Second, turn on the sepgsql_regression_test_mode. We don't enable all the rules in the sepgsql-regtest.pp in the default, for your system's safety. The sepgsql_regression_test_mode parameter of SELinux is associated with rules to launch regression test. It can be turned on using setsebool command.

$ su
# setsebool sepgsql_regression_test_mode on
# getsebool sepgsql_regression_test_mode
sepgsql_regression_test_mode --> on

Last, kick the regression test from the unconfined_t domain.

This test policy is designed to kick each test cases from the unconfined_t domain that is a default choice in most of the known SELinux installation base. So, you don't need to set up anything special, as long as you didn't change default configuration of SELinux before.

The id command tells us the current working domain. Confirm your shell is now performing with unconfined_t domain as follows.

$ id -Z

If not an expected one, you should revert this configuration. The #External_Resources section will give you some useful hints.

Then, you can kick regression test. If we have no problem here, all the tests will be passed.

$ make -C contrib/sepgsql/ installcheck
../../src/test/regress/pg_regress --inputdir=. --psqldir=/usr/local/pgsql/bin \
    --dbname=contrib_regression --launcher ../../contrib/sepgsql/launcher     \
    label dml
(using postmaster on Unix socket, default port)
============== dropping database "contrib_regression" ==============
============== creating database "contrib_regression" ==============
============== running regression test queries        ==============
test label                    ... ok
test dml                      ... ok

 All 2 tests passed.

If pg_regress failed to launch psql command, here is an additional hint. When it tries to launch psql command with restrictive privileges, the psql must be labeled as bin_t. If not, try the following magic words.

$ restorecon -R /usr/local/pgsql

GUC Parameters

sepgsql.permissive (boolean)

This parameter enables to perform SE-PostgreSQL in permissive mode independent from the system setting. The default is off (according to the system setting). This parameter can only be set in the postgresql.conf file or on the server command line.

We have two performing mode except for disabled; The one is enforcing mode that checks the security policy on references and actually prevents violated accesses. The other is permissive mode that only checks the security policy, but does not prevents anything except for log generation. This log shall be utilized for debugging of the security policy itself.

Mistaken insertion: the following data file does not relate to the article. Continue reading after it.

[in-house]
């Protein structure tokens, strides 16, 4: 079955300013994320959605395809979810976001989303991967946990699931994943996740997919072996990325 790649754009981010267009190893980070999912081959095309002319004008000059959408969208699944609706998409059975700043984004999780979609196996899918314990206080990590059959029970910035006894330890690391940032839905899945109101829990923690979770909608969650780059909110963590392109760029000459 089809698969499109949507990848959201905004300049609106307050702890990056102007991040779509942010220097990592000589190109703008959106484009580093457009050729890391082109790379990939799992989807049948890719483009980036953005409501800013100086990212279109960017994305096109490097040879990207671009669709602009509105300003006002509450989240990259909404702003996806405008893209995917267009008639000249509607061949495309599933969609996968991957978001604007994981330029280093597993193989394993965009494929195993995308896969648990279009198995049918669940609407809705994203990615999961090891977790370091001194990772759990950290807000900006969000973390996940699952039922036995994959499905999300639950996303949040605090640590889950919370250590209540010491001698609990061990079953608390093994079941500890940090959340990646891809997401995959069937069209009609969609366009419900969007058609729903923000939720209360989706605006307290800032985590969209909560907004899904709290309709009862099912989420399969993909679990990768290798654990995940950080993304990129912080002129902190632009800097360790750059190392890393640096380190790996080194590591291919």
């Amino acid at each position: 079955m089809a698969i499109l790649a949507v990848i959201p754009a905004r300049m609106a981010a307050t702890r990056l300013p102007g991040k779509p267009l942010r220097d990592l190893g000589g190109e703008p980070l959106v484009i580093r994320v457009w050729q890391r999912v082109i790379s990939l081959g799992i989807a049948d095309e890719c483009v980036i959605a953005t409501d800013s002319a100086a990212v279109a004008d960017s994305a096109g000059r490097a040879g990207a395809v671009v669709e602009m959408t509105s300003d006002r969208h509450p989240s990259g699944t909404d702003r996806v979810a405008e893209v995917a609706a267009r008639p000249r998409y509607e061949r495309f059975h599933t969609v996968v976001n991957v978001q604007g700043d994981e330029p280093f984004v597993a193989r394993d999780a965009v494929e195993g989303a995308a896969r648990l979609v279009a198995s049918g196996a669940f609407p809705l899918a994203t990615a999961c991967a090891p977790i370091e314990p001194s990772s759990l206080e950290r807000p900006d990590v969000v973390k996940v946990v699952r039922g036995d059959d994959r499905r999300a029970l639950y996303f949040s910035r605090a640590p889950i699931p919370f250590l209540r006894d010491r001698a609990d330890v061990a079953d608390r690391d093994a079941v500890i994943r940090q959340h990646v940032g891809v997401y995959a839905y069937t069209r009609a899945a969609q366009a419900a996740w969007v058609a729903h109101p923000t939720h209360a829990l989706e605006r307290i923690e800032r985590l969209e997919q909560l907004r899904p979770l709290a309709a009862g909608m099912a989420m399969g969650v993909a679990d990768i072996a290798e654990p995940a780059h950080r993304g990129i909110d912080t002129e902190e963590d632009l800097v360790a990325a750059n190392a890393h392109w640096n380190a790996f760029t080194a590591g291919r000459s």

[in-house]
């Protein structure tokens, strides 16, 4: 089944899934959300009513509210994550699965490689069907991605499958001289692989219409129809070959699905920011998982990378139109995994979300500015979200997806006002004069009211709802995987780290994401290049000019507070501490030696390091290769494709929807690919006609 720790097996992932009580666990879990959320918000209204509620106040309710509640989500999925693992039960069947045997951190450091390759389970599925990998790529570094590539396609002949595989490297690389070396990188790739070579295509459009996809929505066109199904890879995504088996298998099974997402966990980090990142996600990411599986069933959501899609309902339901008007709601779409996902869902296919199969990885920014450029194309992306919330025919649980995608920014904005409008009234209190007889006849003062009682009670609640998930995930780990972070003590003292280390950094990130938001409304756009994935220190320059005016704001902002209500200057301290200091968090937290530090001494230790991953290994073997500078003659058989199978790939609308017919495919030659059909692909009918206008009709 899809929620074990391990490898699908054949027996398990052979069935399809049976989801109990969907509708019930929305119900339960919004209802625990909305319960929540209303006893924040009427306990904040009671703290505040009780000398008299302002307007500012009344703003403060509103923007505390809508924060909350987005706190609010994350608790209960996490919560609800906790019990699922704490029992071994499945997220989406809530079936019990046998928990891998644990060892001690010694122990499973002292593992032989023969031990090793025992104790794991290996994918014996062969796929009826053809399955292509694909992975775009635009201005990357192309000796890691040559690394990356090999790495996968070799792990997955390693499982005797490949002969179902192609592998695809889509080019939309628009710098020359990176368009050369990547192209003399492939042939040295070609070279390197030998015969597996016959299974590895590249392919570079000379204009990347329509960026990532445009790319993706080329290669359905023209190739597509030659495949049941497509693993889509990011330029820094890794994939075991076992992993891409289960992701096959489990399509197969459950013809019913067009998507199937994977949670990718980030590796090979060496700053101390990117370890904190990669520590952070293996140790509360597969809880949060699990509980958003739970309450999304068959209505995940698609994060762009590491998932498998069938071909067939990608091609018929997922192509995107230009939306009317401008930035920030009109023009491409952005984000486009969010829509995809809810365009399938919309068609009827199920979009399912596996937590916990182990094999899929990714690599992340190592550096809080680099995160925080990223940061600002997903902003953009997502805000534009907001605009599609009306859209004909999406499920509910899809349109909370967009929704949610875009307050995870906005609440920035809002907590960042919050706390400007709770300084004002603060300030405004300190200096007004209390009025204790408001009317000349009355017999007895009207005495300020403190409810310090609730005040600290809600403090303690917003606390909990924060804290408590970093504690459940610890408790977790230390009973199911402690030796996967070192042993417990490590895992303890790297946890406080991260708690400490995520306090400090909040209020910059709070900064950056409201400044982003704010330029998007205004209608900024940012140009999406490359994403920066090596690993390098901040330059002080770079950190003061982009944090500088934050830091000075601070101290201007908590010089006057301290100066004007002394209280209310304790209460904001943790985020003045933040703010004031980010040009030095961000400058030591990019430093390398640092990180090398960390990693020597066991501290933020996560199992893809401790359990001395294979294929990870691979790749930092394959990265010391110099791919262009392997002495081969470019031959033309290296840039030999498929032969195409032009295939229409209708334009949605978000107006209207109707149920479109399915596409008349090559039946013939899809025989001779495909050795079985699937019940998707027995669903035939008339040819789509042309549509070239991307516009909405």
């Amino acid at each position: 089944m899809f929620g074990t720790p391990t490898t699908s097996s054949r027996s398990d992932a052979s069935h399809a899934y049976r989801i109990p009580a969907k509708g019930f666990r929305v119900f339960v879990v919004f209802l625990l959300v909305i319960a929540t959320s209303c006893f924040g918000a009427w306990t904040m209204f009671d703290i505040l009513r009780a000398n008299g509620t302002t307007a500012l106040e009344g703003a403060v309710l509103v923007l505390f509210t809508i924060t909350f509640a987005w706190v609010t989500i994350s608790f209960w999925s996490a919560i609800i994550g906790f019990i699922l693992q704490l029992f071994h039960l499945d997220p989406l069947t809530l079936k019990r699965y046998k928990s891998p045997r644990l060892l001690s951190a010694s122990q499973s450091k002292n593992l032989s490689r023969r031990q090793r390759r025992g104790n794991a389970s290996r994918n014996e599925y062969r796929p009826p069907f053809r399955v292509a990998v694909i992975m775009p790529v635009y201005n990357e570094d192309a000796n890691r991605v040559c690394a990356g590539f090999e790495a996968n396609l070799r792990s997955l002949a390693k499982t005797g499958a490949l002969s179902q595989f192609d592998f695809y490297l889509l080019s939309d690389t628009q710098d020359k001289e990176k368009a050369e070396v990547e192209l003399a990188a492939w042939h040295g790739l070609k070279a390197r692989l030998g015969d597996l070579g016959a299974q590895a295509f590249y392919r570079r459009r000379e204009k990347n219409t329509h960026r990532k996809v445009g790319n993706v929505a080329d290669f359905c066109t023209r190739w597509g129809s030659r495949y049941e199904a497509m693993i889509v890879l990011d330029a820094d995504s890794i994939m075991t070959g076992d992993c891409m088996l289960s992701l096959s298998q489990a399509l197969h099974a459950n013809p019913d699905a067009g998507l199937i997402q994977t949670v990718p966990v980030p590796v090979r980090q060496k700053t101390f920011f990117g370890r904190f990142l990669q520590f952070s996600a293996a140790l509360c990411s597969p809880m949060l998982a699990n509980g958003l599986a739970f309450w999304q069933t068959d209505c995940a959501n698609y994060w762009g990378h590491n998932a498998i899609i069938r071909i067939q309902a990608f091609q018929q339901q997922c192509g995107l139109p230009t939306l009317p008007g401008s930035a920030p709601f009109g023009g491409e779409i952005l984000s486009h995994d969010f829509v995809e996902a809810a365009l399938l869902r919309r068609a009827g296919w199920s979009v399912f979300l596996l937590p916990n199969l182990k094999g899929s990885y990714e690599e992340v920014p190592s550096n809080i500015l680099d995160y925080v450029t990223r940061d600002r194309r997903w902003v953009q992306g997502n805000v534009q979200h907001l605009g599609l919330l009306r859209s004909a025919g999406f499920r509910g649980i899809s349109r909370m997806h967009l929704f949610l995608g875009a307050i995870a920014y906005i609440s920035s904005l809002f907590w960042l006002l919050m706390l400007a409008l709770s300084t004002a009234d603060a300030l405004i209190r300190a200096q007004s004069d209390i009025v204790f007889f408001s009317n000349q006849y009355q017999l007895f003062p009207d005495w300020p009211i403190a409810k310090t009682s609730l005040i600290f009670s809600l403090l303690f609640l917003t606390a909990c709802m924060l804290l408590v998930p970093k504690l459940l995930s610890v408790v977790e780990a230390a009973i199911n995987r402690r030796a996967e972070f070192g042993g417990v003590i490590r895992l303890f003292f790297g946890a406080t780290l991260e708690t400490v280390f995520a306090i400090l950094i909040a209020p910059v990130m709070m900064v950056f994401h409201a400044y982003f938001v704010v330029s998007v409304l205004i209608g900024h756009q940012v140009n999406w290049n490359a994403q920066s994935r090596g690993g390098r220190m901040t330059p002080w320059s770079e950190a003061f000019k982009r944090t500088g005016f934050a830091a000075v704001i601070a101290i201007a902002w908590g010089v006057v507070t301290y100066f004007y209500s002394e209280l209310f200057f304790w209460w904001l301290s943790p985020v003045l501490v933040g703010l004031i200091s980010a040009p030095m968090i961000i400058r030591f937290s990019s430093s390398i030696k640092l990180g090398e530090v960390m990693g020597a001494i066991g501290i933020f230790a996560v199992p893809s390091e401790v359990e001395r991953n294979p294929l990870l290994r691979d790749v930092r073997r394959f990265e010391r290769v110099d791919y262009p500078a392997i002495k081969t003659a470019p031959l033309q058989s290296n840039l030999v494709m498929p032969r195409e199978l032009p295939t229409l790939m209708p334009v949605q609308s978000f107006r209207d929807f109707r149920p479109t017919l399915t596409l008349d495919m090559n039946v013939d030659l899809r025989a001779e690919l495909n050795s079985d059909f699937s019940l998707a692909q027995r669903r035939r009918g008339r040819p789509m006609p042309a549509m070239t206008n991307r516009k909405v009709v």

When this parameter is on, SE-PostgreSQL performs in permissive mode, even if the platform system is working on enforcing mode. We recommend users to keep the default setting, except for the case when we develop security policy by ourself.

sepgsql.debug_audit (boolean)

This parameter enables to print audit messages independent from the policy setting. The default is off (according to the security policy setting).

The security policy of SELinux also has rules to control what accesses shall be logged, or not. In the default, any access violations are logged, but any allowed accesses are not logged.

When this parameter is on, all the possible logs shall be printed independently from the policy settings. We recommend to keep the variable turned off in normal cases to avoid noisy messages.


controlled object classes

This version of SE-PostgreSQL supports to assign a security label on these database object classes: schema, table, column, sequence, view and procedure. Other database object classes are not supported to assign security label on, right now.

A security label shall be automatically assigned to the supported database objects on their creation time. This label is called as a default security label. It is decided according to the security policy, or a pair of security label of the client and upper object for more correctly. A new database object basically inherits security label of the upper object. A new column inherits security label of its parent table for instance. If and when the security policy has special rules called as type-transition on a pair of the client and upper object, we can assign an individual label as a default. The upper object depends on sort of object classes as follows.

Its upper object is the current database.
Its upper object is the schema object which owns the new table.
Its upper object is the table object which owns the new column.
Its upper object is the schema object which owns the new sequence.
Its upper object is the schema object which owns the new view.
Its upper object is the schema object which owns the new procedure.

All the access control decision shall be made based on security label of object being reference in SELinux model, so we have no way to control accesses on these objects that don't have

DML Permissions

This section introduces what privileges shall be checked on DML statements; SELECT, INSERT, UPDATE and DELETE.

For tables, it checks db_table:select, db_table:insert, db_table:update or db_table:delete depending on the sort of statement; for all the appeared target tables. In addition, it also checks db_table:select for all the tables that contain columns to be referenced in WHERE, RETURNING or others.